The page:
Tipperary County Council chief executive Joe MacGrath
“We are now in the most difficult and challenging stage of the pandemic," chief executive Joe MacGrath told Monday’s monthly meeting of Tipperary County Council.
Mr MacGrath said it has been a “very, very difficult” start to 2021.
He said the health system is under “extreme pressure”, outlining that the Council is doing everything it can to assist the HSE.
"We need to make sure everyone is safe,” Mr MacGrath said.
"The number of cases and hospitalisations continue to rise, and transmission is at its highest. That brings home the importance of complying with public health advice. We need to reduce our mobility and keep our number of contacts to a minimum," Mr MacGrath continued.
Mr MacGrath said the Council is remaining calm, considered, consistent and conscious of the role everyone must play to deliver its services.
Effective since Monday, the Council has further restricted its services amid the surge in Covid-19 cases.
Access to all Council offices has been restricted to an appointment-based service where considered necessary and offices are closed to walk-in services. Access to all essential services can be made by phone, post, email and on the Council's website.
Mr McGrath said the measures being taken by the Council are “critical” to ensuring the continued delivery of services. He said Covid-19 cases in Tipperary have increased “exponentially” over the past month, which is a “huge concern”.
“Actions taken by Tipperary County Council are being guided by the absolute priority of protecting the health and safety of our staff, elected representatives and the members of the public that interact with us. These actions are being taken to give an assurance that we will continue to deliver essential services to the public and communities of Tipperary,” he said.
“We are taking these actions to rid ourselves and our communities of this disease so that we can return to brighter, better days,” he added.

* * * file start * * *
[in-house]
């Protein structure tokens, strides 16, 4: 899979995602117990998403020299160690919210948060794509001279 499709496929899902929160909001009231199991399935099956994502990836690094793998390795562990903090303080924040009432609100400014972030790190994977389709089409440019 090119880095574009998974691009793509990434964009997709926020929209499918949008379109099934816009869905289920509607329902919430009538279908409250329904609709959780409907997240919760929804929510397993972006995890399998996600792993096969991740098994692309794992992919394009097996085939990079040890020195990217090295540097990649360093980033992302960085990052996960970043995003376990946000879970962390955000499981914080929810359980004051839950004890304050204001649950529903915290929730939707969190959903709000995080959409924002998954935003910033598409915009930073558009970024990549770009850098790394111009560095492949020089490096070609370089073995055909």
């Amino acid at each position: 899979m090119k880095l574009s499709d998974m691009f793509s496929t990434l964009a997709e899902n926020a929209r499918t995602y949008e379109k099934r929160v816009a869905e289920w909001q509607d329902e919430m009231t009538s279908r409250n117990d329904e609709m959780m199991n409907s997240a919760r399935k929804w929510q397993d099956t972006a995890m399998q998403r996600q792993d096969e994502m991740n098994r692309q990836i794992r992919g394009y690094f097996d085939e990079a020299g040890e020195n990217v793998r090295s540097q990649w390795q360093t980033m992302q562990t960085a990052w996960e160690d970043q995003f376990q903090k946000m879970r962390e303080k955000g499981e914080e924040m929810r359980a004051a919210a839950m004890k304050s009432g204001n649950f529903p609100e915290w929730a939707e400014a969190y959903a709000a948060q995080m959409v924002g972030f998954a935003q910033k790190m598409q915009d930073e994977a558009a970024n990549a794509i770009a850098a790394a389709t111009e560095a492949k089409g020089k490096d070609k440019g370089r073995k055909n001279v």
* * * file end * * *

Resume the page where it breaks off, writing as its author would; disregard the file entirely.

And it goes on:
COUNCIL COVID CASES
The Council’s Crisis Management Team, which is chaired by Mr MacGrath, and the Covid-19 Response Team, which is chaired by director of services Karl Cashen, are managing the Council’s response to the pandemic.
This Tuesday the Covid-19 Response Team will meet for the 75th time in the space of 10 months to examine the latest advice issued on a national level.
Mr Cashen said 28 Council staff members have contracted Covid-19, with most of them asymptomatic, and 255 staff members have had to self-isolate or restrict their movements.
"Thankfully all our staff are healthy. We still have a number of staff out that are infected, but thankfully nothing too serious in relative terms," Mr Cashen said.
He said 25% of staff are working full-time at home, 25% full-time remotely, and 50% are working a hybrid arrangement consisting of both office and remote working. “The default position is that staff should work remotely unless it's absolutely necessary that they come into the offices,” he said.
Mr Cashen said the Council offices are a “safe place of work”, highlighting that protocols are in place including wearing face masks when working in an office with others and when leaving the office. The only times staff don't have to wear face masks is when working in an office on their own and when in the canteen, he said.
"We have been planning for major emergencies for over 30 years, but we have never envisaged anything like this," he said.
"The arrangements we have in place have worked quite well in response to this particular pandemic," he added.